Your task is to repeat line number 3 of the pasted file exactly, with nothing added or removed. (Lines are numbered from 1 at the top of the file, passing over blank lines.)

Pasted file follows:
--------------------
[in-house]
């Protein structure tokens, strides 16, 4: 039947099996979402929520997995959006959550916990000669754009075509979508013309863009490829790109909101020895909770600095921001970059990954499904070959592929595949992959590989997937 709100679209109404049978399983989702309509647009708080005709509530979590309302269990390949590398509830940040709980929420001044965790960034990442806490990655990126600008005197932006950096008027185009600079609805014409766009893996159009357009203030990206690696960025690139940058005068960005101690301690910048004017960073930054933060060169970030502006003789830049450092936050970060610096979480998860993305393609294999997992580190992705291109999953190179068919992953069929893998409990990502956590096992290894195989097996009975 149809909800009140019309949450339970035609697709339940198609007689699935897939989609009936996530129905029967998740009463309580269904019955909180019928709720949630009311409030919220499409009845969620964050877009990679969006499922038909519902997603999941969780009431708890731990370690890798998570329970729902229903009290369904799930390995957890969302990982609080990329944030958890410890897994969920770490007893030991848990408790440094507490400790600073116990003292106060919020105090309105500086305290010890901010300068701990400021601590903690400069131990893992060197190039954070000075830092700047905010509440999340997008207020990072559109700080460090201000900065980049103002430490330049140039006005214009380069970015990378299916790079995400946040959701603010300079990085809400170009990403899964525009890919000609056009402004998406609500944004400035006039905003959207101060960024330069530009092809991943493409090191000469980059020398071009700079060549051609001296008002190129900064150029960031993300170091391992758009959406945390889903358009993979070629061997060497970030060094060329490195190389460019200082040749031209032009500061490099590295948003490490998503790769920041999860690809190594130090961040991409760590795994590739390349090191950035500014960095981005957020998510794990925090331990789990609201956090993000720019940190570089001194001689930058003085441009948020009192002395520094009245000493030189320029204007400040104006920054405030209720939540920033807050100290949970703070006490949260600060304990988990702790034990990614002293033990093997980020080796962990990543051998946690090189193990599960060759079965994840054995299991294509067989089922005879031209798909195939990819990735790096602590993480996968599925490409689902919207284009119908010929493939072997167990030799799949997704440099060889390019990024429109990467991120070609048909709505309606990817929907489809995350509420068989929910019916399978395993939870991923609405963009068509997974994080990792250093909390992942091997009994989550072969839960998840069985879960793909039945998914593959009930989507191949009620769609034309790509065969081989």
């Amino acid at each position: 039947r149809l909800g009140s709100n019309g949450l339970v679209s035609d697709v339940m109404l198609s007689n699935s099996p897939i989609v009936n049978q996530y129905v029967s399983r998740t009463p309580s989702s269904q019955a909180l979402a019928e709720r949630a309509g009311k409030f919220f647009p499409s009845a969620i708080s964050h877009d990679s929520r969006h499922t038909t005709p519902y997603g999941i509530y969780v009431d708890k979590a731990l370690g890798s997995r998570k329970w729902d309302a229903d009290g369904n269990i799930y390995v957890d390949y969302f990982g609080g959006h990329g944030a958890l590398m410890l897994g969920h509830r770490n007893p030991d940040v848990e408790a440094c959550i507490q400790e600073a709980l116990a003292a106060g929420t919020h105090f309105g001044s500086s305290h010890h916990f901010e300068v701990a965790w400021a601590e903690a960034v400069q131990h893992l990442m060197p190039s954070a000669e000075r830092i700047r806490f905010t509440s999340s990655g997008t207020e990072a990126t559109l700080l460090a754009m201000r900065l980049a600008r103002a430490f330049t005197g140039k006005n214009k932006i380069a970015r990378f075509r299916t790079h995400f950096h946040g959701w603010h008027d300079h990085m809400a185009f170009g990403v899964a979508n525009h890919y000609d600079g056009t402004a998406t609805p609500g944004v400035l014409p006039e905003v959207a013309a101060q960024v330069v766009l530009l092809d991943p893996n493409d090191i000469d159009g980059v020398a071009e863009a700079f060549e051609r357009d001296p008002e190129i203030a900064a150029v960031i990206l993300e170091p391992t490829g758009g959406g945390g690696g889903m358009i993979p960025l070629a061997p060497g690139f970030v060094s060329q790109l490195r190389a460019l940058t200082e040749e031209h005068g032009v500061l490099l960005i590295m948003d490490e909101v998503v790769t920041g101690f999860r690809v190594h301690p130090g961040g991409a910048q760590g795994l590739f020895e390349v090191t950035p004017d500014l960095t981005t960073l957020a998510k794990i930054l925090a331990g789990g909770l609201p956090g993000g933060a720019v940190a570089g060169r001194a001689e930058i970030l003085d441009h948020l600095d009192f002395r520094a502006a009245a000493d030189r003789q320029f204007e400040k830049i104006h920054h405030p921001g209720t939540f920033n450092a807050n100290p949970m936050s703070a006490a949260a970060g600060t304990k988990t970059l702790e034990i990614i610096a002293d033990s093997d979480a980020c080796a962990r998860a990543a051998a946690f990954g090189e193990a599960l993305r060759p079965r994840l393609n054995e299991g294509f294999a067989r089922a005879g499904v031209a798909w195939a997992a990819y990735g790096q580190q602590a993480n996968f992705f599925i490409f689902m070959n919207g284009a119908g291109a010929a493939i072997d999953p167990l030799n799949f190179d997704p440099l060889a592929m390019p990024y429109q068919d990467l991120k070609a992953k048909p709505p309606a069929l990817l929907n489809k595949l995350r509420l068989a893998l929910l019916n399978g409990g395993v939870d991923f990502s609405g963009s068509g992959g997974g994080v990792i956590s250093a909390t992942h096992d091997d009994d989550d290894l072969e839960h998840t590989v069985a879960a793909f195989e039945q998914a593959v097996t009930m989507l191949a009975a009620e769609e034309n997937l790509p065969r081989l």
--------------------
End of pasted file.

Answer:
């Amino acid at each position: 039947r149809l909800g009140s709100n019309g949450l339970v679209s035609d697709v339940m109404l198609s007689n699935s099996p897939i989609v009936n049978q996530y129905v029967s399983r998740t009463p309580s989702s269904q019955a909180l979402a019928e709720r949630a309509g009311k409030f919220f647009p499409s009845a969620i708080s964050h877009d990679s929520r969006h499922t038909t005709p519902y997603g999941i509530y969780v009431d708890k979590a731990l370690g890798s997995r998570k329970w729902d309302a229903d009290g369904n269990i799930y390995v957890d390949y969302f990982g609080g959006h990329g944030a958890l590398m410890l897994g969920h509830r770490n007893p030991d940040v848990e408790a440094c959550i507490q400790e600073a709980l116990a003292a106060g929420t919020h105090f309105g001044s500086s305290h010890h916990f901010e300068v701990a965790w400021a601590e903690a960034v400069q131990h893992l990442m060197p190039s954070a000669e000075r830092i700047r806490f905010t509440s999340s990655g997008t207020e990072a990126t559109l700080l460090a754009m201000r900065l980049a600008r103002a430490f330049t005197g140039k006005n214009k932006i380069a970015r990378f075509r299916t790079h995400f950096h946040g959701w603010h008027d300079h990085m809400a185009f170009g990403v899964a979508n525009h890919y000609d600079g056009t402004a998406t609805p609500g944004v400035l014409p006039e905003v959207a013309a101060q960024v330069v766009l530009l092809d991943p893996n493409d090191i000469d159009g980059v020398a071009e863009a700079f060549e051609r357009d001296p008002e190129i203030a900064a150029v960031i990206l993300e170091p391992t490829g758009g959406g945390g690696g889903m358009i993979p960025l070629a061997p060497g690139f970030v060094s060329q790109l490195r190389a460019l940058t200082e040749e031209h005068g032009v500061l490099l960005i590295m948003d490490e909101v998503v790769t920041g101690f999860r690809v190594h301690p130090g961040g991409a910048q760590g795994l590739f020895e390349v090191t950035p004017d500014l960095t981005t960073l957020a998510k794990i930054l925090a331990g789990g909770l609201p956090g993000g933060a720019v940190a570089g060169r001194a001689e930058i970030l003085d441009h948020l600095d009192f002395r520094a502006a009245a000493d030189r003789q320029f204007e400040k830049i104006h920054h405030p921001g209720t939540f920033n450092a807050n100290p949970m936050s703070a006490a949260a970060g600060t304990k988990t970059l702790e034990i990614i610096a002293d033990s093997d979480a980020c080796a962990r998860a990543a051998a946690f990954g090189e193990a599960l993305r060759p079965r994840l393609n054995e299991g294509f294999a067989r089922a005879g499904v031209a798909w195939a997992a990819y990735g790096q580190q602590a993480n996968f992705f599925i490409f689902m070959n919207g284009a119908g291109a010929a493939i072997d999953p167990l030799n799949f190179d997704p440099l060889a592929m390019p990024y429109q068919d990467l991120k070609a992953k048909p709505p309606a069929l990817l929907n489809k595949l995350r509420l068989a893998l929910l019916n399978g409990g395993v939870d991923f990502s609405g963009s068509g992959g997974g994080v990792i956590s250093a909390t992942h096992d091997d009994d989550d290894l072969e839960h998840t590989v069985a879960a793909f195989e039945q998914a593959v097996t009930m989507l191949a009975a009620e769609e034309n997937l790509p065969r081989l």